0.211 / 6 = 0.50 / x

x = 14.2 hours

Problem #4: If the density of hydrogen is 0.090 g/L and its rate of effusion is 5.93 times that of chlorine, what is the density of chlorine?

Solution:

1) Set rates and weights:

rate1 = H2 = 5.93
rate2 = Cl2 = 1

The molecular weight of H2 = 2.016
The molecular weight of Cl2 = x.

2) By Graham's Law:

5.93 / 1 = $\sqrt{\mathrm{x / 2.016}}$

35.1649 = x / 2.016

x = 70.89 g/mol

3) Determine gas density using the molar volume:

70.89 g / 22.414 L = 3.163 g/L

Problem #5: How much faster does hydrogen escape through a porous container than sulfur dioxide?

Solution:

1) Rates & weights:

rate1 = H2 = x
rate2 = SO2 = 1

The molecular weight of H2 = 2.016
The molecular weight of SO2 = 64.06

2) State Graham's Law:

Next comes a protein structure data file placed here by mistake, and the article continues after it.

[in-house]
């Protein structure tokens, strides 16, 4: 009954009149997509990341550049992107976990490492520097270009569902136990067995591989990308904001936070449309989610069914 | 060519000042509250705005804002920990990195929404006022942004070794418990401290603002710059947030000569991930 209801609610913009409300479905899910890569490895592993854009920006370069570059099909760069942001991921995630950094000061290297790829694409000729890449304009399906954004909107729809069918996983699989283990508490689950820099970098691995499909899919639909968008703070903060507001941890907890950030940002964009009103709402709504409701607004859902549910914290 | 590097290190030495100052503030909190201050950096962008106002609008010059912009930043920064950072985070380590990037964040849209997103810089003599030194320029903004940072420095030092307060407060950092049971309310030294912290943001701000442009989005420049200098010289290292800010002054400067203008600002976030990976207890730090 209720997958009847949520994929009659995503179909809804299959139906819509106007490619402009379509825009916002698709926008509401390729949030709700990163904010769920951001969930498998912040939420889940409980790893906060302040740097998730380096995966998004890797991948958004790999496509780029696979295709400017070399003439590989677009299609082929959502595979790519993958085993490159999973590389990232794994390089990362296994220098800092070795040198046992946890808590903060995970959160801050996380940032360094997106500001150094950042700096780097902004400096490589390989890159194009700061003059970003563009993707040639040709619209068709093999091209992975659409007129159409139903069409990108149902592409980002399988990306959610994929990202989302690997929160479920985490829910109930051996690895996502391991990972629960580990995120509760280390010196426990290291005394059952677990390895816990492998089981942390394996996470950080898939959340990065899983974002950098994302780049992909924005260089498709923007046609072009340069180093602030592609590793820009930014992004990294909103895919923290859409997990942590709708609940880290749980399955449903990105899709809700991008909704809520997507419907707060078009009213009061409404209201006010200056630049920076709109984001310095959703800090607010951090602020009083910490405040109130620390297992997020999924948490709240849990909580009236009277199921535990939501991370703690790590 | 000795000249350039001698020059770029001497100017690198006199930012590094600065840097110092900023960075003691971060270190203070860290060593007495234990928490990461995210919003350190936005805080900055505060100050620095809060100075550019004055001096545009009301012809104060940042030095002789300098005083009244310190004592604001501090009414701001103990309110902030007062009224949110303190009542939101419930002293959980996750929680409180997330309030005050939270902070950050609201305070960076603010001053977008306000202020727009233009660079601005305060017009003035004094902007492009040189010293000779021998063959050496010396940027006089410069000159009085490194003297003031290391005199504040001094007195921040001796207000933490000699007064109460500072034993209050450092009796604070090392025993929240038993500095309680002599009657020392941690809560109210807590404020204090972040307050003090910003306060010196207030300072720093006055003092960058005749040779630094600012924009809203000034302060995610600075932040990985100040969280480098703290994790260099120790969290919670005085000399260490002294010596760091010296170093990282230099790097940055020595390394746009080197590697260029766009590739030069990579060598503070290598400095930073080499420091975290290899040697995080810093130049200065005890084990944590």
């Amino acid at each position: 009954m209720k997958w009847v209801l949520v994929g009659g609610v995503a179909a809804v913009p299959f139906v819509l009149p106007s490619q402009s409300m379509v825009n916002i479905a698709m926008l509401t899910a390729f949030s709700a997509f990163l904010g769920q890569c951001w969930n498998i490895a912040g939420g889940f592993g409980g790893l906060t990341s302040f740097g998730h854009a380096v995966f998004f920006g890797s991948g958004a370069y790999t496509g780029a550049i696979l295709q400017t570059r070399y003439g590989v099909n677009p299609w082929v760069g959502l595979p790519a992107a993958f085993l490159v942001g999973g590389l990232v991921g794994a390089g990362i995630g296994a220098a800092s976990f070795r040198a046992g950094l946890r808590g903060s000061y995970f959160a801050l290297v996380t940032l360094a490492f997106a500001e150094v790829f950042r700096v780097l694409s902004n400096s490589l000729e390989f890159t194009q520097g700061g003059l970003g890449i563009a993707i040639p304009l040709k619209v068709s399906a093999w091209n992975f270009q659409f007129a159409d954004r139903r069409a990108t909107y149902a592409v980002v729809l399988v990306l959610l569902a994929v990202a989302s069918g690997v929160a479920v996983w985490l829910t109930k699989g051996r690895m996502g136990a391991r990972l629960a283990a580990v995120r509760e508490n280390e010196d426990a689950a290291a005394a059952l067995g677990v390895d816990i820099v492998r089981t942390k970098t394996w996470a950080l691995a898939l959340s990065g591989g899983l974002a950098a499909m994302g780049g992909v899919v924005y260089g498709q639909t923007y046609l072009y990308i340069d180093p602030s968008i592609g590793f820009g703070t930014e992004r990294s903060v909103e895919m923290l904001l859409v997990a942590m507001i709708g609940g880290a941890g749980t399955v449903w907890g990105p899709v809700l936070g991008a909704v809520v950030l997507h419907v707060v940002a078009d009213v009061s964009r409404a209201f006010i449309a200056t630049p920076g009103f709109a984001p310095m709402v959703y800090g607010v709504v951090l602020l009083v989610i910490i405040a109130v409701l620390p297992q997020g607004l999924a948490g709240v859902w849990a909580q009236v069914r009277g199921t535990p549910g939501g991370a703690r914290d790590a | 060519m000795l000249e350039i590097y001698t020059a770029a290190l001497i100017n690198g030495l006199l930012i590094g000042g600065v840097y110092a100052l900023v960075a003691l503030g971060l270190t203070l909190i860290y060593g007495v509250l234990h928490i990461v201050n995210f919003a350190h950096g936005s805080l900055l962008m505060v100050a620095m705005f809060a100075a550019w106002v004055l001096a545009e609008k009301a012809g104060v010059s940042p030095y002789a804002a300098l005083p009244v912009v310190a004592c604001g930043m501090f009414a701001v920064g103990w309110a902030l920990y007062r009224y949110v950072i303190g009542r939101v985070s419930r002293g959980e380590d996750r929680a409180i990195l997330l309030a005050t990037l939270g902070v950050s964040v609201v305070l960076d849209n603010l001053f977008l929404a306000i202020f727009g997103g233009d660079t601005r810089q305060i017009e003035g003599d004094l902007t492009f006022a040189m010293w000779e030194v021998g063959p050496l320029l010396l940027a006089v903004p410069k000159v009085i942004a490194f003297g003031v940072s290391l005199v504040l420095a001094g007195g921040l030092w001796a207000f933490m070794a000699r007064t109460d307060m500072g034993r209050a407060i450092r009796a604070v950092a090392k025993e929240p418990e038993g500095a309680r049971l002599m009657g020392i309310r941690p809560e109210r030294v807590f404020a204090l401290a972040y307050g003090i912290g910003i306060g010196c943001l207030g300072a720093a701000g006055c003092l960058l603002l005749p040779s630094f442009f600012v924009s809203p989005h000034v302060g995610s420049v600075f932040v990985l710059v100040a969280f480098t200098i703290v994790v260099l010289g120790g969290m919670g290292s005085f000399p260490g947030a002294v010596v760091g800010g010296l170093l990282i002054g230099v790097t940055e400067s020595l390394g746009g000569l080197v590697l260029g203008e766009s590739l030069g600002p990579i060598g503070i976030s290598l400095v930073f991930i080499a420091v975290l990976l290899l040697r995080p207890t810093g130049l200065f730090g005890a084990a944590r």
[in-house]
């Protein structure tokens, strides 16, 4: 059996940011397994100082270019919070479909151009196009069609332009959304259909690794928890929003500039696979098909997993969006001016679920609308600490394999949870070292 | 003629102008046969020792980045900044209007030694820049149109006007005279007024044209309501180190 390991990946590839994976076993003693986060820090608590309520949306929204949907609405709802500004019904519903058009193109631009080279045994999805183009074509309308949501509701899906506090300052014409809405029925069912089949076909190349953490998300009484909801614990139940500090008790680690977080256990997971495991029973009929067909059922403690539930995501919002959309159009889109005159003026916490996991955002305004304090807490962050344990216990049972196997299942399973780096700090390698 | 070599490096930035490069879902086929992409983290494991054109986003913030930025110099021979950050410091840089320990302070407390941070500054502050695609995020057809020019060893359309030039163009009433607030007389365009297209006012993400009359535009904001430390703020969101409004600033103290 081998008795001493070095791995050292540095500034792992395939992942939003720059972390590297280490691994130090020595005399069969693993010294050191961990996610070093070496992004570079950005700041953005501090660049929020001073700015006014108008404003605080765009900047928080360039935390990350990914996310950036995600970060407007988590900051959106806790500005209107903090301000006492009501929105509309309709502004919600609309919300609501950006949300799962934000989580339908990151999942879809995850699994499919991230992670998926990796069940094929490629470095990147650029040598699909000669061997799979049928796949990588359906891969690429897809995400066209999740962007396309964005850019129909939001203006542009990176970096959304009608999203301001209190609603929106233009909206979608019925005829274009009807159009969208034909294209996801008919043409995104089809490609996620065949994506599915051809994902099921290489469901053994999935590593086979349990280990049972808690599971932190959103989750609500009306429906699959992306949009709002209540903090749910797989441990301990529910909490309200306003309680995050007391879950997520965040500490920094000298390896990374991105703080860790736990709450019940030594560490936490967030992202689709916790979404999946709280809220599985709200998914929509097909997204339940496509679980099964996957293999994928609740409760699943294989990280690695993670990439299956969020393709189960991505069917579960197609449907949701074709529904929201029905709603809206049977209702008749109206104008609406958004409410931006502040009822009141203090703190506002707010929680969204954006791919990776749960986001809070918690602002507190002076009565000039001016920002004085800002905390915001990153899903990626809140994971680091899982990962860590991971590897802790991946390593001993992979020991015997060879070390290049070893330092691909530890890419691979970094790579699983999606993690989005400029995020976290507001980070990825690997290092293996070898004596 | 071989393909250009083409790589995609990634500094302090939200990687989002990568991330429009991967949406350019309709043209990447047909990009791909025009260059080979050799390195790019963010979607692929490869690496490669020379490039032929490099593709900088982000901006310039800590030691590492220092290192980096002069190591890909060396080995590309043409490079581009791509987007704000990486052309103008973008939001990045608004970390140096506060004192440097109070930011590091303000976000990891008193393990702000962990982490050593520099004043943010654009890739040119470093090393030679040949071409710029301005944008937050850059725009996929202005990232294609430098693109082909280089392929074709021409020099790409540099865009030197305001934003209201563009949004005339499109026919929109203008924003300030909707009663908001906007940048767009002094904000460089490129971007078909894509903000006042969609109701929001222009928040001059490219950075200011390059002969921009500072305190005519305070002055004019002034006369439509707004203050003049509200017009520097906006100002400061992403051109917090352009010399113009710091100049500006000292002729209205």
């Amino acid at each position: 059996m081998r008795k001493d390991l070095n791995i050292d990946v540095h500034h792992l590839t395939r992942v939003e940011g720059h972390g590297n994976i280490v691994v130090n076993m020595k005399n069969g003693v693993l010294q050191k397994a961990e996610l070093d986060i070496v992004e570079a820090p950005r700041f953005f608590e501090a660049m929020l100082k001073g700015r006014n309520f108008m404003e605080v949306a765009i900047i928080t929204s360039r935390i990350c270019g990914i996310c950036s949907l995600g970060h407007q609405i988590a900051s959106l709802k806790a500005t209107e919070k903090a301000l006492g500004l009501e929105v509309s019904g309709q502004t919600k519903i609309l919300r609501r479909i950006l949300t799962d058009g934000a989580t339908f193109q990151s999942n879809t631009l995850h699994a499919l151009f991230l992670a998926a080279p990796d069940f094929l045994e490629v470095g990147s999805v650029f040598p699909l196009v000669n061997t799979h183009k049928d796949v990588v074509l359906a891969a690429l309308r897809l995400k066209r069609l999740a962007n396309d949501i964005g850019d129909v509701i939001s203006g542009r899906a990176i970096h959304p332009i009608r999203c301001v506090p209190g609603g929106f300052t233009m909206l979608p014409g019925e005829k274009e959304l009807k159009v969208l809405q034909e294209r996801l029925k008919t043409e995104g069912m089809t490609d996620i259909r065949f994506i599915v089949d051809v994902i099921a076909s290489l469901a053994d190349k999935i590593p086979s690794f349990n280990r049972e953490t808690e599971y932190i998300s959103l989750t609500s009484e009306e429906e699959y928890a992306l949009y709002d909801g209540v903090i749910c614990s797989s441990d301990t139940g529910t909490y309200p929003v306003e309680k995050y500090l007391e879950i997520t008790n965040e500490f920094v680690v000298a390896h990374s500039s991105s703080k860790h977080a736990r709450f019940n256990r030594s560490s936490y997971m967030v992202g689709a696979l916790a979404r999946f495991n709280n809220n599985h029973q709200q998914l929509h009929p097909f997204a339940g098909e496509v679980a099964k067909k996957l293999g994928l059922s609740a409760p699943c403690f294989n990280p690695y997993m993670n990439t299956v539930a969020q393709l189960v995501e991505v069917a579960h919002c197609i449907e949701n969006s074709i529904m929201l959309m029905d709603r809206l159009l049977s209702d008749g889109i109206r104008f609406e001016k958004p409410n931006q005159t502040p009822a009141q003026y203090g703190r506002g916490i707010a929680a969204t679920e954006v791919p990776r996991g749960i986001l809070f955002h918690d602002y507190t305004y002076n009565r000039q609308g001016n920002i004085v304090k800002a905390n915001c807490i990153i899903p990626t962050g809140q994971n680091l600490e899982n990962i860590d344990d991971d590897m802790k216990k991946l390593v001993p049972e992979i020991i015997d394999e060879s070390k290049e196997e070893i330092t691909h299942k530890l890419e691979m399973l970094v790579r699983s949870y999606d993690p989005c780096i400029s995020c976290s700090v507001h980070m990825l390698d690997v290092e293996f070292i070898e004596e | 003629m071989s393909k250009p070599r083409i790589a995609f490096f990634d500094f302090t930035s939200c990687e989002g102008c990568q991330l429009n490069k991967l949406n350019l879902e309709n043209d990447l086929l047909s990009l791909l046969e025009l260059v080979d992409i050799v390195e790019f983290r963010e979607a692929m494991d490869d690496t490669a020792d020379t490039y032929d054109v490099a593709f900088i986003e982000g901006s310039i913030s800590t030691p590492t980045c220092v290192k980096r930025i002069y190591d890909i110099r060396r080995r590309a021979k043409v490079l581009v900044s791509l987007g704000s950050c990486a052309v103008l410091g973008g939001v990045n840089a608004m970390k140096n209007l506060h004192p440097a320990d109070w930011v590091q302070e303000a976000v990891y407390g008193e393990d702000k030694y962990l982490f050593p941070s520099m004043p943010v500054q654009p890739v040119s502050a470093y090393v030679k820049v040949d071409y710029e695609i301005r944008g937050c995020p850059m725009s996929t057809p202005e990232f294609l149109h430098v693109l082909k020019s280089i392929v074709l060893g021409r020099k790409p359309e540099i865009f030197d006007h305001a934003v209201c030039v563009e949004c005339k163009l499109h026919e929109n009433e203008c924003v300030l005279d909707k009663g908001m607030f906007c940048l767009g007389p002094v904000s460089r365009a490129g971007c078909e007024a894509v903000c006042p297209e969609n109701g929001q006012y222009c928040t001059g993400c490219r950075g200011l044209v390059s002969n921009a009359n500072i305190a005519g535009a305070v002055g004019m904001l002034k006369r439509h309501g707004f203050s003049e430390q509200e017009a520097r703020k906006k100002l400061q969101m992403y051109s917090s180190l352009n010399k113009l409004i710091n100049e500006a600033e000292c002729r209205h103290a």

r1 / r2 = $\sqrt{\mathrm{MM2/ MM1}}$

3) Substituting:

x / 1 = $\sqrt{\mathrm{64.06 / 2.016}}$

x = 5.637

Hydrogen gas effuses 5.637 times as fast as SO2 gas does.

Problem #6: Compare the rate of diffusion of carbon dioxide (CO2) & ozone (O3) at the same temperature.

Solution:

1) Weights first (there's a reason):

The molecular weight of CO2 = 44.009
The molecular weight of O3 = 47.997

2) Set rate of the heavier:

O3 rate = 1
assign it to be r2 (which puts a 1 in the denominator)

The CO2 rate will be assigned the unknown 'x.' Since it is the lighter

3) Graham's Law:

x / 1 = $\sqrt{\mathrm{47.997 / 44.009}}$ <--- don't forget to take the square root after dividing

x = 1.044

CO2 effuses 1.044 times as fast as O3

Problem #7: 2.278 x 10¯4 mol of an unidentified gaseous substance effuses through a tiny hole in 95.70 s. Under identical conditions, 1.738 x 10¯4 mol of argon gas takes 81.60 s to effuse. What is the molar mass of the unidentified substance?